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Is Cash King: The Merits of Taking "Paper" as Consideration for the Sale of Your Business


Is cash king? The answer is almost always a resounding yes, especially when it comes to selling your business. The reason is that taking cash mitigates the risk that you won’t recover full value in the future. BUT these days 100% cash deals are rare and there are always exceptions to rules. Here are three situations where it may be better to take some form of “paper” (deferred or non-cash compensation).

  1. Shares: Exchanging the shares of your business for the shares of the acquiring business can have significant benefits if there is expected “upside” in the combined business. If the acquiring company is public versus private, the seller gains liquidity (though usually there is some minimum hold period). The risks are that the combined business’ shares reduce in value, there is limited trading volume, or there is a long vesting period, making it impossible to sell your shares when you want.

    Example: I recently witnessed an example in which the selling shareholders of an oilfield service company took the shares of the acquirer as total compensation, in large part because the business plan of the acquirer was so compelling. The shareholders wanted to sell because some of the company’s management were shifting their focus on other unrelated ventures, which the selling shareholders did not want to pursue, so selling to another management team provided them with the best upside for their existing shares. The shareholders also had competing interests, some wanted to grow the business, whereas others just wanted their money back. This was a win/win for all parties.
  2. Earn Out: Earn outs are a deferred compensation for the purchase of a business, and there is typically some action on the part of the vendor to earn the additional consideration. Earn outs are most favourable when the existing shareholder has better information about a perceived risk voiced by the acquirer. If the existing shareholder thinks the risk is outweighed by the possibility of a much better result than anticipated, it may be worth taking the earn out. It also helps, if owner is going to remain working within the business for some period of time, to ensure control over the results. Earn outs are only favourable (over cash) if there is some “upside” potential of the earn out. This often comes down to adequate forethought and structuring.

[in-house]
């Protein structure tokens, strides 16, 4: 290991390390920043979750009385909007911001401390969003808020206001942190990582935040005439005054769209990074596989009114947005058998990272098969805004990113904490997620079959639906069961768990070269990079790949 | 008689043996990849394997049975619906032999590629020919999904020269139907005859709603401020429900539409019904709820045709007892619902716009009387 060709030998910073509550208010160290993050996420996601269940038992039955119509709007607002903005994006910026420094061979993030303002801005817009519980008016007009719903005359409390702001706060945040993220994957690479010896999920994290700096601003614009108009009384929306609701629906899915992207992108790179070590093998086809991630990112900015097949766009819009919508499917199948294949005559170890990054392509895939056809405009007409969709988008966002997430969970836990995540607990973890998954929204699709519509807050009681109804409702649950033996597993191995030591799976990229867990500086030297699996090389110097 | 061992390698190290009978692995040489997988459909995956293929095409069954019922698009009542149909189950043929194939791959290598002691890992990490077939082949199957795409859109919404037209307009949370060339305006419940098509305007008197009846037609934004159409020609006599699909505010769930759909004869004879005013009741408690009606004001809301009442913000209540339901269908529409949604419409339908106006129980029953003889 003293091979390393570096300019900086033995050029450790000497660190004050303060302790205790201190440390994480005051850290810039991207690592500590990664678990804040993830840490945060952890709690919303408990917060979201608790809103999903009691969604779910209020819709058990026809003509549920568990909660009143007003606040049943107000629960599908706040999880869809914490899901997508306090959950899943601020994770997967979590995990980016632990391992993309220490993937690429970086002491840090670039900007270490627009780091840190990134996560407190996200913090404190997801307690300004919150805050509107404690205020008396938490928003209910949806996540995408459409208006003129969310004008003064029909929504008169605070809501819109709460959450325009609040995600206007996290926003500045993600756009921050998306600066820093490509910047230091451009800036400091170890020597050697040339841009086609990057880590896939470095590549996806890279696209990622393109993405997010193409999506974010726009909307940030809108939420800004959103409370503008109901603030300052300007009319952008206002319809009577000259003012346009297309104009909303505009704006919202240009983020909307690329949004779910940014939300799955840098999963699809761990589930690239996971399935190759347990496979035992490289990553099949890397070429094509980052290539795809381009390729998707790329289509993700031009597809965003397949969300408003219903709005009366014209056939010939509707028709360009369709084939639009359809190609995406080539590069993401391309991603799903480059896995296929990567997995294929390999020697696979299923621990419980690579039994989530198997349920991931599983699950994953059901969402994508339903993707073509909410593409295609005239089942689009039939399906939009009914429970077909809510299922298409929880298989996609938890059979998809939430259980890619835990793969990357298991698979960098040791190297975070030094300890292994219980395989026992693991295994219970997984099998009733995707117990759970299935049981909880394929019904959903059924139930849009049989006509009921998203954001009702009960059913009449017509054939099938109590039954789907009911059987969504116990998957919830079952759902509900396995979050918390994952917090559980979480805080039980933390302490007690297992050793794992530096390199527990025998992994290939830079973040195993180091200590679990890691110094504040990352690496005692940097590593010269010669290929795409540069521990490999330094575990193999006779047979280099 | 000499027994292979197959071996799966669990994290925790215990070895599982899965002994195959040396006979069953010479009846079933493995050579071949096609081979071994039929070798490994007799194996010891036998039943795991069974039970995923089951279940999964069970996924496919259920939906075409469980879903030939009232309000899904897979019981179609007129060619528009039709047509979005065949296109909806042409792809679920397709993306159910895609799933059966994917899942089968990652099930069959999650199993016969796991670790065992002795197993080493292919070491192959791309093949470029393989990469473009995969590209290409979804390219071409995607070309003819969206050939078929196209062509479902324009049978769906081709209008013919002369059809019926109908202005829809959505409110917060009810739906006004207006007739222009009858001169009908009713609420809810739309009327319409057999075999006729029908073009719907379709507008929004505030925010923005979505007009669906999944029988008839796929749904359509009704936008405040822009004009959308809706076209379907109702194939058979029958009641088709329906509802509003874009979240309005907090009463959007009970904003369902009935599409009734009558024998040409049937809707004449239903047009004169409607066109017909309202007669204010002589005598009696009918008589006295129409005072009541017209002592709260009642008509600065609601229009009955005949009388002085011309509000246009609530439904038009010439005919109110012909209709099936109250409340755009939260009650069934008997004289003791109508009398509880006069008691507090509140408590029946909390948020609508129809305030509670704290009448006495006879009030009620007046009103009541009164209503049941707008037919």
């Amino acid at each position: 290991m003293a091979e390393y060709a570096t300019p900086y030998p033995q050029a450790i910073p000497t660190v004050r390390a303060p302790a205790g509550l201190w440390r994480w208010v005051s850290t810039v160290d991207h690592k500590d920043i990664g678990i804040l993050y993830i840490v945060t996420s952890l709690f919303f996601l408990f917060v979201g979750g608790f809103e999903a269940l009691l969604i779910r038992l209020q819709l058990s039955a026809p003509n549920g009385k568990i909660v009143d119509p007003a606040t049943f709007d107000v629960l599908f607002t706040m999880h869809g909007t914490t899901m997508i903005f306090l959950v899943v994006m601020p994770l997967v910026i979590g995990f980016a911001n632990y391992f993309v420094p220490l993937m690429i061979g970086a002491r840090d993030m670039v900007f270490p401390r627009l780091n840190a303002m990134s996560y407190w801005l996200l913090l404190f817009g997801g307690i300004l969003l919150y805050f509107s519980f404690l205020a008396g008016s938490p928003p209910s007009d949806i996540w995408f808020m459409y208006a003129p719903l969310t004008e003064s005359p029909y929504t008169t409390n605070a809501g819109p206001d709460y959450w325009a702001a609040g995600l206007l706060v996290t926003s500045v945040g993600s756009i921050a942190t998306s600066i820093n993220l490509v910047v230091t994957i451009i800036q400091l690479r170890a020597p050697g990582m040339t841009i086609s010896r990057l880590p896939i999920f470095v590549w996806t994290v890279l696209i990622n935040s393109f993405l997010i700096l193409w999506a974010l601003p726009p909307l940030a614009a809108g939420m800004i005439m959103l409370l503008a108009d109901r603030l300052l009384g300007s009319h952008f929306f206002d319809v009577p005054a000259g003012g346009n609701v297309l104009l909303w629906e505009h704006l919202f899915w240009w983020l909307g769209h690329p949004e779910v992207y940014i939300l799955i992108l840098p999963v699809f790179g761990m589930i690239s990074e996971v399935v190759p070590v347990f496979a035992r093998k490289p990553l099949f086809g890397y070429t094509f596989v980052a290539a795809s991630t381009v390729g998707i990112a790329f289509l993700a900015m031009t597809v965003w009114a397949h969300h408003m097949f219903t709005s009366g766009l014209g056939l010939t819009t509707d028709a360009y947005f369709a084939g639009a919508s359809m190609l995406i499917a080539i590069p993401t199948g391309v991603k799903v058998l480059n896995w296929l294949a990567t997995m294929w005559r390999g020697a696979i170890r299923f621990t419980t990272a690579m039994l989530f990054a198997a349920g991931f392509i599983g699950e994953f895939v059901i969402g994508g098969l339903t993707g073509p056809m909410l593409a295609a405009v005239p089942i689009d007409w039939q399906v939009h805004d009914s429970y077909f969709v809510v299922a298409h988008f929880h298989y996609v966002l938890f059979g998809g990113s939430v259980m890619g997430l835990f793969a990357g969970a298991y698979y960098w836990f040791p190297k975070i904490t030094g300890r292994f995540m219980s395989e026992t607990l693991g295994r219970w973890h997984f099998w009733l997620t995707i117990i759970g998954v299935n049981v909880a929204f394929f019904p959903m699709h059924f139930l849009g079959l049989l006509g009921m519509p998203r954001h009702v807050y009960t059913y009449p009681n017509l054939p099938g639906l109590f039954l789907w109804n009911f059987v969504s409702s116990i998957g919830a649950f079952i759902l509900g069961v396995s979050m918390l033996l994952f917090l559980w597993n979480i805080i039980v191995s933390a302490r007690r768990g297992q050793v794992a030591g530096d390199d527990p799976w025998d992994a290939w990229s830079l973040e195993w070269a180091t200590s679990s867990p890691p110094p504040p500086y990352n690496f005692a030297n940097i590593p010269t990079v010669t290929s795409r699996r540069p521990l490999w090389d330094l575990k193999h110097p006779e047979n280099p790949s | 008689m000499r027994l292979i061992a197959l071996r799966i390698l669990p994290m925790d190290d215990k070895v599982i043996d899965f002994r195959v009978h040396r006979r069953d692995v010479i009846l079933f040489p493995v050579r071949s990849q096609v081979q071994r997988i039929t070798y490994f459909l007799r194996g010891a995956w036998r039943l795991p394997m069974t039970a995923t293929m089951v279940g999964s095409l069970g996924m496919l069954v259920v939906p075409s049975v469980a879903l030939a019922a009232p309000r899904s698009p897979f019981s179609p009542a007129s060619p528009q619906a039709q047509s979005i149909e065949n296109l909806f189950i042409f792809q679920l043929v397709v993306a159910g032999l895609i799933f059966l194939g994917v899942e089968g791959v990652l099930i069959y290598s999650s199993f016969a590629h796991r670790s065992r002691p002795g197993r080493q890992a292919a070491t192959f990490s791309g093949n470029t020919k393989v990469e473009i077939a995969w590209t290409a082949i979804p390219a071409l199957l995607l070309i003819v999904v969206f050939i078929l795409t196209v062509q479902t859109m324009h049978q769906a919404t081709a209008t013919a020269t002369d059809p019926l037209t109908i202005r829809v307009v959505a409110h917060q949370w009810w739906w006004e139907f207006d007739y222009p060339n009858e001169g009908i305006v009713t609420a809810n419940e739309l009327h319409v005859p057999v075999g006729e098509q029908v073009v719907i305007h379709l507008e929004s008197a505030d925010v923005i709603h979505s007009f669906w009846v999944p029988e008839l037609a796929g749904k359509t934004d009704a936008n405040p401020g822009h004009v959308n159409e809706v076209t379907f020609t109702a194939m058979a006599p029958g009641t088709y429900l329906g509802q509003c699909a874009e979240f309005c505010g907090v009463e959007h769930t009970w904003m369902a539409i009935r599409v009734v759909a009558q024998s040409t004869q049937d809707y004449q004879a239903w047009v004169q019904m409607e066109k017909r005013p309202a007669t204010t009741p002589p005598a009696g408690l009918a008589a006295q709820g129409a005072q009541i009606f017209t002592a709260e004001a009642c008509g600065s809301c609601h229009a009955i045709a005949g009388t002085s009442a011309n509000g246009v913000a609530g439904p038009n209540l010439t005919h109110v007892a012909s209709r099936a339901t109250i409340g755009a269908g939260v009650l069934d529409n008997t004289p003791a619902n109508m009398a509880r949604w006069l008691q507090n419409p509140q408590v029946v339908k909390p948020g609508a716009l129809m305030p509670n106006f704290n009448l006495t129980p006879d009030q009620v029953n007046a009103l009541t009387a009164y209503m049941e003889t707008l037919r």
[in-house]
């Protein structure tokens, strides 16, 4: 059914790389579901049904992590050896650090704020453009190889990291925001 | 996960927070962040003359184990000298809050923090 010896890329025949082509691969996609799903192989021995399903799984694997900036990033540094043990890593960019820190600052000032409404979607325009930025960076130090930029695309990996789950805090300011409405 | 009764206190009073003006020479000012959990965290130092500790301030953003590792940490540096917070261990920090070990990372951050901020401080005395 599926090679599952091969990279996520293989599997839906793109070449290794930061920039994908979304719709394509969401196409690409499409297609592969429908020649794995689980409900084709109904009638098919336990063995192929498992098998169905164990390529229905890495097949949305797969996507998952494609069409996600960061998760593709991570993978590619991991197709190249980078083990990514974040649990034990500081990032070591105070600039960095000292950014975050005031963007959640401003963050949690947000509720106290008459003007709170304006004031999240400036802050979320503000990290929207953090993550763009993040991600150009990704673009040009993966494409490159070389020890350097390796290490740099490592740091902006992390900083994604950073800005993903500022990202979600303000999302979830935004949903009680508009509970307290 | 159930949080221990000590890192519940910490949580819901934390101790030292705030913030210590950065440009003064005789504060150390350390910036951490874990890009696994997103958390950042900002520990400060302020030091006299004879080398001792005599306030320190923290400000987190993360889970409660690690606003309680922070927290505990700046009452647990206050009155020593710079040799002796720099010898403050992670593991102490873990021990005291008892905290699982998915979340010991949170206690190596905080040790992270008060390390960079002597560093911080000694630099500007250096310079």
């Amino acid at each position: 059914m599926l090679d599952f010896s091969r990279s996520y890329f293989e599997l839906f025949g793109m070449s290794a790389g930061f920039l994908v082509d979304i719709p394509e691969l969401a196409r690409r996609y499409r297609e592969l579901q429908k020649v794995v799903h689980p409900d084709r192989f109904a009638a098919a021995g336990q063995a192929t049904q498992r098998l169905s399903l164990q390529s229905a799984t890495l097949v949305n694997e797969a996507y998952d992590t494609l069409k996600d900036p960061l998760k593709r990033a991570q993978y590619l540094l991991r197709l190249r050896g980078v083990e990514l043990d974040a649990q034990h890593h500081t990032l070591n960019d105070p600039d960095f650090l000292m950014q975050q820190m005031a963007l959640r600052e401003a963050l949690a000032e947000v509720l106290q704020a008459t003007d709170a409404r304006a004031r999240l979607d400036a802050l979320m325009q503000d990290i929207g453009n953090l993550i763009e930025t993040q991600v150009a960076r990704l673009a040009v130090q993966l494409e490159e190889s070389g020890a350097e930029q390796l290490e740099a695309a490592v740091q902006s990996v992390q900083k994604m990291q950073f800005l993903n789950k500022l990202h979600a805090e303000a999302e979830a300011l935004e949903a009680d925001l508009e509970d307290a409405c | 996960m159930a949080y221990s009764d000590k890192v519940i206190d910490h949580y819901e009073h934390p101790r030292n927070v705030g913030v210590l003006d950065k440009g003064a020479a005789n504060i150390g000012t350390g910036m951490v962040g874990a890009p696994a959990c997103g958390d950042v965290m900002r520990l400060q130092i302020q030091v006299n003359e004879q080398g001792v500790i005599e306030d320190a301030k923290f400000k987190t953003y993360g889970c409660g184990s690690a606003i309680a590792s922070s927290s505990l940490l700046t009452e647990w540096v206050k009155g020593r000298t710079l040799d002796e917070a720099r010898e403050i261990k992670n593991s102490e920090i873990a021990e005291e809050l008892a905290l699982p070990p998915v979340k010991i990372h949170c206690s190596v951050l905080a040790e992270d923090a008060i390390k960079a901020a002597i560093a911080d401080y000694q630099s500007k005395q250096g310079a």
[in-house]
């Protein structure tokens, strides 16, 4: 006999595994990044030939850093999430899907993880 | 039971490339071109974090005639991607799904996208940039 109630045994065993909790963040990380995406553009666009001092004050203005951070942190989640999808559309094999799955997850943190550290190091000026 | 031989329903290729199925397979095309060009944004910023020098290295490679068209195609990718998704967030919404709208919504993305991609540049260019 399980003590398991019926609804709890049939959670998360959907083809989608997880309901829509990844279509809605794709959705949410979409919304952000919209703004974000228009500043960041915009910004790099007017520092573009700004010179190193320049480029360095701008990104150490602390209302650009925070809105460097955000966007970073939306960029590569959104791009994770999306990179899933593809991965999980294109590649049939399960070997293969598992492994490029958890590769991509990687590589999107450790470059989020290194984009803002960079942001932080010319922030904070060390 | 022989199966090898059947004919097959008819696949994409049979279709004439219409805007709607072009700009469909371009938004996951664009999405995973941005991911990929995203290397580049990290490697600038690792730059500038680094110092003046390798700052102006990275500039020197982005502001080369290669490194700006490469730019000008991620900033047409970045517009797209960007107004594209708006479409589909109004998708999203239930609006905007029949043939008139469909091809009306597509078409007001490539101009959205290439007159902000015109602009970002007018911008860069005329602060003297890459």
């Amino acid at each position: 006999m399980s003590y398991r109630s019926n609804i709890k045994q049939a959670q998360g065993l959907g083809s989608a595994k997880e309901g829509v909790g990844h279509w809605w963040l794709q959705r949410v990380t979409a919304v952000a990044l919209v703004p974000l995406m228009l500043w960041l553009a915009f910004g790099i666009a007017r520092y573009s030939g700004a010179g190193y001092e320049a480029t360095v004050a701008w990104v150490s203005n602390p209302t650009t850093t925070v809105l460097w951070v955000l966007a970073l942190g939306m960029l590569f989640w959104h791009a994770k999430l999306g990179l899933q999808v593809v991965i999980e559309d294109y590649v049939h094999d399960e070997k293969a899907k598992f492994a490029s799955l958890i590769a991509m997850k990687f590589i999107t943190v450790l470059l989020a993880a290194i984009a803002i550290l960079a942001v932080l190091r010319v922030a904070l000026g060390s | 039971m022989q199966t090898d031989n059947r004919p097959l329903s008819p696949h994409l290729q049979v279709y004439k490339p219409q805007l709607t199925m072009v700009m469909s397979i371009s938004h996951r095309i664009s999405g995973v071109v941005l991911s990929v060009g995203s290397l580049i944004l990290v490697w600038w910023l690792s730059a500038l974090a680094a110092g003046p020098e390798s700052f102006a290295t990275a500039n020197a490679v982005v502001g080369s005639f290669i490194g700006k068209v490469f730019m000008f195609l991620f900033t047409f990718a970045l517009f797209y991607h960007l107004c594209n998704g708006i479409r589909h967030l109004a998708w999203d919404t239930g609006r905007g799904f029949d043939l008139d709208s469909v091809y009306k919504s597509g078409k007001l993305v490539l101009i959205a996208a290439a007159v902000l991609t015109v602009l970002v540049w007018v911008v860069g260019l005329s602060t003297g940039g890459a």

Example: We assisted a paving and aggregate business that owned a gravel resource. The buyer had an engineering firm analyse the proven and probable metric tons of gravel available in the pit. The buyer was only willing to pay for proven reserves, but the owner had so much familiarity with the resource that he knew that the probable reserves were there too. So instead of an all cash transaction, the vendor took some cash and then a royalty on the gravel resource. He earned an additional $2m over the initial offer as a result.
  3. Vendor Take Back: A VTB is effectively a loan from the seller to the buyer. It often helps in situations where capital to finance a transaction is tight. This is especially true of management or employee buyouts. Often times these groups don’t have access to the necessary equity or debt capital to finance a transaction. The VTB will bridge the gap between the available capital and the purchase price. We are seeing a growing number of instances in which owners are taking a partial VTB, even when the buyer is a strategic or financial. This is being spurred on by the continued tightness of credit in the banking industry. A VTB should always include defined payment and interest terms and most importantly security such as a charge on the assets sold.

Remember, vendors should always be compensated for taking paper. This comes down to negotiation and proper transaction structuring. There can be a number of pitfalls to watch out for and this is where expert advisors can help.

For more information please feel free to contact myself, Peter Kinkaide, CFA, Corporate Finance, or your local MNP advisor.